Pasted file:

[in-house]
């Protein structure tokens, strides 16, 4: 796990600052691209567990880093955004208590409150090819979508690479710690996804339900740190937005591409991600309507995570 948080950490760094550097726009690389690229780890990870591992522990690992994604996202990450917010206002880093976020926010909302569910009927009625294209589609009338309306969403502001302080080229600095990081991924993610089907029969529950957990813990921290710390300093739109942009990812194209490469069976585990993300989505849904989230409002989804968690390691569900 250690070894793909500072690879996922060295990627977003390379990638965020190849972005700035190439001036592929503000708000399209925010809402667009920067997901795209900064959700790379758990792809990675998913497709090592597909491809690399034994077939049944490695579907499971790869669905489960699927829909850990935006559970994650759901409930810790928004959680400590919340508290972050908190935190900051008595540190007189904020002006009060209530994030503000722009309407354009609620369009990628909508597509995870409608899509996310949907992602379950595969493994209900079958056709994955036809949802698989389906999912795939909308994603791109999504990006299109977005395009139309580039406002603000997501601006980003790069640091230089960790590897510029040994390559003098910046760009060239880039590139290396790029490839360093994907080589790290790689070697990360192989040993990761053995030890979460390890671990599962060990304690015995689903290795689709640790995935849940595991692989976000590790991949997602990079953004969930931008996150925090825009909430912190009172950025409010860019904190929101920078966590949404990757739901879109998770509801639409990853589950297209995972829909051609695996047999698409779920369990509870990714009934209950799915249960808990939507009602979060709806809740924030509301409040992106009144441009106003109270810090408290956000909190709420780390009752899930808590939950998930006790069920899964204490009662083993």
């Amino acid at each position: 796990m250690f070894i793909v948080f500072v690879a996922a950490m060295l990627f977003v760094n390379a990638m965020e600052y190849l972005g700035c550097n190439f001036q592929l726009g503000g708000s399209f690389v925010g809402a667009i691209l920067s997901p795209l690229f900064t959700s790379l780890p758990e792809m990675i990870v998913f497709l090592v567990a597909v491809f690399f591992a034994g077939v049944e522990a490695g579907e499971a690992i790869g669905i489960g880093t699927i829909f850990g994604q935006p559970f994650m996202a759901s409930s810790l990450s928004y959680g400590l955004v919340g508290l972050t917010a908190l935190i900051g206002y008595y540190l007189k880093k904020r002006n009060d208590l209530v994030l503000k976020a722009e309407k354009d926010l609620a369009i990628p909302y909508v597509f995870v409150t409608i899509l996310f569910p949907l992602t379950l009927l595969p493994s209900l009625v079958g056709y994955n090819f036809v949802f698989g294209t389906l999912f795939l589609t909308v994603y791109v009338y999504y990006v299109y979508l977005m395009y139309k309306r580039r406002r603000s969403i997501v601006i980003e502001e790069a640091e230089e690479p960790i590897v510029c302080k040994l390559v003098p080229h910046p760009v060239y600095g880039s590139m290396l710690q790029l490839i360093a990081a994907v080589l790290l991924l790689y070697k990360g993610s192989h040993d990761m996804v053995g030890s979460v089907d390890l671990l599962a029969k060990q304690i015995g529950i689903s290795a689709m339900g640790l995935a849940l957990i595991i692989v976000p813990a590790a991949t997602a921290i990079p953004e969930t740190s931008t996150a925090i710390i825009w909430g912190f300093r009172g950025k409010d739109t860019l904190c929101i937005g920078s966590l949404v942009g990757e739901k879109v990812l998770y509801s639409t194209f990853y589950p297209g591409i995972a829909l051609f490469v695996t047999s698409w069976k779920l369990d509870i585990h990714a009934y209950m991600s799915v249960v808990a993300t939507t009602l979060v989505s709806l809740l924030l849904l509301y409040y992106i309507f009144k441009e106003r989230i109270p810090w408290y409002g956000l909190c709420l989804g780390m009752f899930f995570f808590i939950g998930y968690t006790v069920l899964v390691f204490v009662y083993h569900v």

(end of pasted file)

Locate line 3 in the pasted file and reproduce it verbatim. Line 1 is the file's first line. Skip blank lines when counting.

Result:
């Amino acid at each position: 796990m250690f070894i793909v948080f500072v690879a996922a950490m060295l990627f977003v760094n390379a990638m965020e600052y190849l972005g700035c550097n190439f001036q592929l726009g503000g708000s399209f690389v925010g809402a667009i691209l920067s997901p795209l690229f900064t959700s790379l780890p758990e792809m990675i990870v998913f497709l090592v567990a597909v491809f690399f591992a034994g077939v049944e522990a490695g579907e499971a690992i790869g669905i489960g880093t699927i829909f850990g994604q935006p559970f994650m996202a759901s409930s810790l990450s928004y959680g400590l955004v919340g508290l972050t917010a908190l935190i900051g206002y008595y540190l007189k880093k904020r002006n009060d208590l209530v994030l503000k976020a722009e309407k354009d926010l609620a369009i990628p909302y909508v597509f995870v409150t409608i899509l996310f569910p949907l992602t379950l009927l595969p493994s209900l009625v079958g056709y994955n090819f036809v949802f698989g294209t389906l999912f795939l589609t909308v994603y791109v009338y999504y990006v299109y979508l977005m395009y139309k309306r580039r406002r603000s969403i997501v601006i980003e502001e790069a640091e230089e690479p960790i590897v510029c302080k040994l390559v003098p080229h910046p760009v060239y600095g880039s590139m290396l710690q790029l490839i360093a990081a994907v080589l790290l991924l790689y070697k990360g993610s192989h040993d990761m996804v053995g030890s979460v089907d390890l671990l599962a029969k060990q304690i015995g529950i689903s290795a689709m339900g640790l995935a849940l957990i595991i692989v976000p813990a590790a991949t997602a921290i990079p953004e969930t740190s931008t996150a925090i710390i825009w909430g912190f300093r009172g950025k409010d739109t860019l904190c929101i937005g920078s966590l949404v942009g990757e739901k879109v990812l998770y509801s639409t194209f990853y589950p297209g591409i995972a829909l051609f490469v695996t047999s698409w069976k779920l369990d509870i585990h990714a009934y209950m991600s799915v249960v808990a993300t939507t009602l979060v989505s709806l809740l924030l849904l509301y409040y992106i309507f009144k441009e106003r989230i109270p810090w408290y409002g956000l909190c709420l989804g780390m009752f899930f995570f808590i939950g998930y968690t006790v069920l899964v390691f204490v009662y083993h569900v």